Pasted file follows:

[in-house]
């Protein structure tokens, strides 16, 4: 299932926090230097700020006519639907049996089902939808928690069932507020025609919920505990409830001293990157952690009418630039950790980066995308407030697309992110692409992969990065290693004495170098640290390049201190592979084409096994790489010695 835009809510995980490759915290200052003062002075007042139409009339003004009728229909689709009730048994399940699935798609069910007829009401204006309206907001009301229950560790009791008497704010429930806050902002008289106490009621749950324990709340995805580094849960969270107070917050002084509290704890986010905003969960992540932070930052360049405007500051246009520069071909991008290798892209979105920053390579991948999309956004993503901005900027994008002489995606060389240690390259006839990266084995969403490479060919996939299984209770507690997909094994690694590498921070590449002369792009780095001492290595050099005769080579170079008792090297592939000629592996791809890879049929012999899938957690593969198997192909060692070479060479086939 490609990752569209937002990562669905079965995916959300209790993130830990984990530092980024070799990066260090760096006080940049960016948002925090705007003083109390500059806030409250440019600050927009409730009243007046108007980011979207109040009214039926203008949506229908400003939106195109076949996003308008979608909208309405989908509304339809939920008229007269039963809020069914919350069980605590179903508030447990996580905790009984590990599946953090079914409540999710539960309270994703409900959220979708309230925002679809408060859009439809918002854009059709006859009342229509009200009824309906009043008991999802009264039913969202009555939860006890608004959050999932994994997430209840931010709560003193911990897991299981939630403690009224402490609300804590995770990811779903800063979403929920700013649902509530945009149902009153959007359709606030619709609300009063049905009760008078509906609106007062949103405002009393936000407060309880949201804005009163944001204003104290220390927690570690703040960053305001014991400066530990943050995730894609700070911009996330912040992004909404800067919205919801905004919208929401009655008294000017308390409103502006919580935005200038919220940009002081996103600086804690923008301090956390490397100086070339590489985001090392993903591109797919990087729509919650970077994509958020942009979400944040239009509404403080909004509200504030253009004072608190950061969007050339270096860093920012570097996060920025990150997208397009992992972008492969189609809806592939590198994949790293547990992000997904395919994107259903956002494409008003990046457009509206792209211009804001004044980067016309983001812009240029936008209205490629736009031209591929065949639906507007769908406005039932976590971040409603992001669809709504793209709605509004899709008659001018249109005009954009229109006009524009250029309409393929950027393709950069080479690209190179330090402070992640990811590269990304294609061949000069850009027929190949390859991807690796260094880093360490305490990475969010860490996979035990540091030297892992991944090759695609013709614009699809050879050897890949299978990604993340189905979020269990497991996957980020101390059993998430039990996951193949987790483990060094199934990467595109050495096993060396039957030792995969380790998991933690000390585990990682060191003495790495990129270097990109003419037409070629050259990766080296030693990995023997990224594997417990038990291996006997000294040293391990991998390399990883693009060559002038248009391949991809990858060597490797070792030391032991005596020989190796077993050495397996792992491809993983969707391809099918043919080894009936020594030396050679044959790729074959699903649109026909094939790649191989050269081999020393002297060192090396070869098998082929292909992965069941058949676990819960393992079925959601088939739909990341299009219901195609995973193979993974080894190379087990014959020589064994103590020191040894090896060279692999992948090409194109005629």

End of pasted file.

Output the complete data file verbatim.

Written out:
[in-house]
């Protein structure tokens, strides 16, 4: 299932926090230097700020006519639907049996089902939808928690069932507020025609919920505990409830001293990157952690009418630039950790980066995308407030697309992110692409992969990065290693004495170098640290390049201190592979084409096994790489010695 835009809510995980490759915290200052003062002075007042139409009339003004009728229909689709009730048994399940699935798609069910007829009401204006309206907001009301229950560790009791008497704010429930806050902002008289106490009621749950324990709340995805580094849960969270107070917050002084509290704890986010905003969960992540932070930052360049405007500051246009520069071909991008290798892209979105920053390579991948999309956004993503901005900027994008002489995606060389240690390259006839990266084995969403490479060919996939299984209770507690997909094994690694590498921070590449002369792009780095001492290595050099005769080579170079008792090297592939000629592996791809890879049929012999899938957690593969198997192909060692070479060479086939 490609990752569209937002990562669905079965995916959300209790993130830990984990530092980024070799990066260090760096006080940049960016948002925090705007003083109390500059806030409250440019600050927009409730009243007046108007980011979207109040009214039926203008949506229908400003939106195109076949996003308008979608909208309405989908509304339809939920008229007269039963809020069914919350069980605590179903508030447990996580905790009984590990599946953090079914409540999710539960309270994703409900959220979708309230925002679809408060859009439809918002854009059709006859009342229509009200009824309906009043008991999802009264039913969202009555939860006890608004959050999932994994997430209840931010709560003193911990897991299981939630403690009224402490609300804590995770990811779903800063979403929920700013649902509530945009149902009153959007359709606030619709609300009063049905009760008078509906609106007062949103405002009393936000407060309880949201804005009163944001204003104290220390927690570690703040960053305001014991400066530990943050995730894609700070911009996330912040992004909404800067919205919801905004919208929401009655008294000017308390409103502006919580935005200038919220940009002081996103600086804690923008301090956390490397100086070339590489985001090392993903591109797919990087729509919650970077994509958020942009979400944040239009509404403080909004509200504030253009004072608190950061969007050339270096860093920012570097996060920025990150997208397009992992972008492969189609809806592939590198994949790293547990992000997904395919994107259903956002494409008003990046457009509206792209211009804001004044980067016309983001812009240029936008209205490629736009031209591929065949639906507007769908406005039932976590971040409603992001669809709504793209709605509004899709008659001018249109005009954009229109006009524009250029309409393929950027393709950069080479690209190179330090402070992640990811590269990304294609061949000069850009027929190949390859991807690796260094880093360490305490990475969010860490996979035990540091030297892992991944090759695609013709614009699809050879050897890949299978990604993340189905979020269990497991996957980020101390059993998430039990996951193949987790483990060094199934990467595109050495096993060396039957030792995969380790998991933690000390585990990682060191003495790495990129270097990109003419037409070629050259990766080296030693990995023997990224594997417990038990291996006997000294040293391990991998390399990883693009060559002038248009391949991809990858060597490797070792030391032991005596020989190796077993050495397996792992491809993983969707391809099918043919080894009936020594030396050679044959790729074959699903649109026909094939790649191989050269081999020393002297060192090396070869098998082929292909992965069941058949676990819960393992079925959601088939739909990341299009219901195609995973193979993974080894190379087990014959020589064994103590020191040894090896060279692999992948090409194109005629």